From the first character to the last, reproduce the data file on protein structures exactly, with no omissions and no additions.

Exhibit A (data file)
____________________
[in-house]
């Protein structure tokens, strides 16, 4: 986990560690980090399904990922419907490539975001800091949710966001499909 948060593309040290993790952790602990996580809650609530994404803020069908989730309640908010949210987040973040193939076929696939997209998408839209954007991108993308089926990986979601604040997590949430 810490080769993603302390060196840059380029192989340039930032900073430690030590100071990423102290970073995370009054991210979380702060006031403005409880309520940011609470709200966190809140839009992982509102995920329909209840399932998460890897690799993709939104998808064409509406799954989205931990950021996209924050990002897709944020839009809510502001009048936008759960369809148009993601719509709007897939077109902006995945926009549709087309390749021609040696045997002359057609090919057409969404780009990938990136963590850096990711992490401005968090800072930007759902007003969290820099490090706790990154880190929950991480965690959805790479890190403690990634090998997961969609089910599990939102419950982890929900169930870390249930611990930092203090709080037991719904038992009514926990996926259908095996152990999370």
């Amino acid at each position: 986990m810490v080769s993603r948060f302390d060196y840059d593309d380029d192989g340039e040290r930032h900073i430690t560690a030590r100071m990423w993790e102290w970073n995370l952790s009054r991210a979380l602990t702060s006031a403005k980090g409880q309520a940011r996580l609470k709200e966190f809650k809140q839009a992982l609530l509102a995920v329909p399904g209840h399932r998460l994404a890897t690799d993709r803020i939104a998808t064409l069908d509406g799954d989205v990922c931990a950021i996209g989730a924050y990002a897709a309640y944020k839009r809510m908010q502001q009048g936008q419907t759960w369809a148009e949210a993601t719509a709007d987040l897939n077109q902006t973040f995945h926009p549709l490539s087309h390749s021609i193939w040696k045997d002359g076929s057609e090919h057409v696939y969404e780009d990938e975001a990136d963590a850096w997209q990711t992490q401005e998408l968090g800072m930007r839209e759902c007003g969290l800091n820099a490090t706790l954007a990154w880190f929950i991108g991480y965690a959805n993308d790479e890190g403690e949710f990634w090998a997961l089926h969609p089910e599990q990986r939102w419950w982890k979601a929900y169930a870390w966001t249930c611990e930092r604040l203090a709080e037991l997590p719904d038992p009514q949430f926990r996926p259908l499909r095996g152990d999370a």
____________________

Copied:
[in-house]
């Protein structure tokens, strides 16, 4: 986990560690980090399904990922419907490539975001800091949710966001499909 948060593309040290993790952790602990996580809650609530994404803020069908989730309640908010949210987040973040193939076929696939997209998408839209954007991108993308089926990986979601604040997590949430 810490080769993603302390060196840059380029192989340039930032900073430690030590100071990423102290970073995370009054991210979380702060006031403005409880309520940011609470709200966190809140839009992982509102995920329909209840399932998460890897690799993709939104998808064409509406799954989205931990950021996209924050990002897709944020839009809510502001009048936008759960369809148009993601719509709007897939077109902006995945926009549709087309390749021609040696045997002359057609090919057409969404780009990938990136963590850096990711992490401005968090800072930007759902007003969290820099490090706790990154880190929950991480965690959805790479890190403690990634090998997961969609089910599990939102419950982890929900169930870390249930611990930092203090709080037991719904038992009514926990996926259908095996152990999370």
């Amino acid at each position: 986990m810490v080769s993603r948060f302390d060196y840059d593309d380029d192989g340039e040290r930032h900073i430690t560690a030590r100071m990423w993790e102290w970073n995370l952790s009054r991210a979380l602990t702060s006031a403005k980090g409880q309520a940011r996580l609470k709200e966190f809650k809140q839009a992982l609530l509102a995920v329909p399904g209840h399932r998460l994404a890897t690799d993709r803020i939104a998808t064409l069908d509406g799954d989205v990922c931990a950021i996209g989730a924050y990002a897709a309640y944020k839009r809510m908010q502001q009048g936008q419907t759960w369809a148009e949210a993601t719509a709007d987040l897939n077109q902006t973040f995945h926009p549709l490539s087309h390749s021609i193939w040696k045997d002359g076929s057609e090919h057409v696939y969404e780009d990938e975001a990136d963590a850096w997209q990711t992490q401005e998408l968090g800072m930007r839209e759902c007003g969290l800091n820099a490090t706790l954007a990154w880190f929950i991108g991480y965690a959805n993308d790479e890190g403690e949710f990634w090998a997961l089926h969609p089910e599990q990986r939102w419950w982890k979601a929900y169930a870390w966001t249930c611990e930092r604040l203090a709080e037991l997590p719904d038992p009514q949430f926990r996926p259908l499909r095996g152990d999370a």